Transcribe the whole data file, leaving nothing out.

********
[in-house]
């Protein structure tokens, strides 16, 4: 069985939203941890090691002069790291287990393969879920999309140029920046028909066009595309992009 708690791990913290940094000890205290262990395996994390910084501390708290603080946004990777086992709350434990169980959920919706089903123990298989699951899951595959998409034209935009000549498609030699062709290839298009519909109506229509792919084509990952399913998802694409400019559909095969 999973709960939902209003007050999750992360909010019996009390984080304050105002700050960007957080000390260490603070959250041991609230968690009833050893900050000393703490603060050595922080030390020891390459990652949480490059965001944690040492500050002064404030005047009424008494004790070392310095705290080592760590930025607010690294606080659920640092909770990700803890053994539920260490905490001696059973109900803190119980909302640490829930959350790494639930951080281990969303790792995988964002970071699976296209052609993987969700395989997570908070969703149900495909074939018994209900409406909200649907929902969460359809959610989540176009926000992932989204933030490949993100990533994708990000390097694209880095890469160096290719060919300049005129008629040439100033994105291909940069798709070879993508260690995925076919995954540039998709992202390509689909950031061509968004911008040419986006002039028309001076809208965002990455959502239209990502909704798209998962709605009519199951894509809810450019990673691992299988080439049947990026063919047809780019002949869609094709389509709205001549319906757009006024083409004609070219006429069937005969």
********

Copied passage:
[in-house]
């Protein structure tokens, strides 16, 4: 069985939203941890090691002069790291287990393969879920999309140029920046028909066009595309992009 708690791990913290940094000890205290262990395996994390910084501390708290603080946004990777086992709350434990169980959920919706089903123990298989699951899951595959998409034209935009000549498609030699062709290839298009519909109506229509792919084509990952399913998802694409400019559909095969 999973709960939902209003007050999750992360909010019996009390984080304050105002700050960007957080000390260490603070959250041991609230968690009833050893900050000393703490603060050595922080030390020891390459990652949480490059965001944690040492500050002064404030005047009424008494004790070392310095705290080592760590930025607010690294606080659920640092909770990700803890053994539920260490905490001696059973109900803190119980909302640490829930959350790494639930951080281990969303790792995988964002970071699976296209052609993987969700395989997570908070969703149900495909074939018994209900409406909200649907929902969460359809959610989540176009926000992932989204933030490949993100990533994708990000390097694209880095890469160096290719060919300049005129008629040439100033994105291909940069798709070879993508260690995925076919995954540039998709992202390509689909950031061509968004911008040419986006002039028309001076809208965002990455959502239209990502909704798209998962709605009519199951894509809810450019990673691992299988080439049947990026063919047809780019002949869609094709389509709205001549319906757009006024083409004609070219006429069937005969």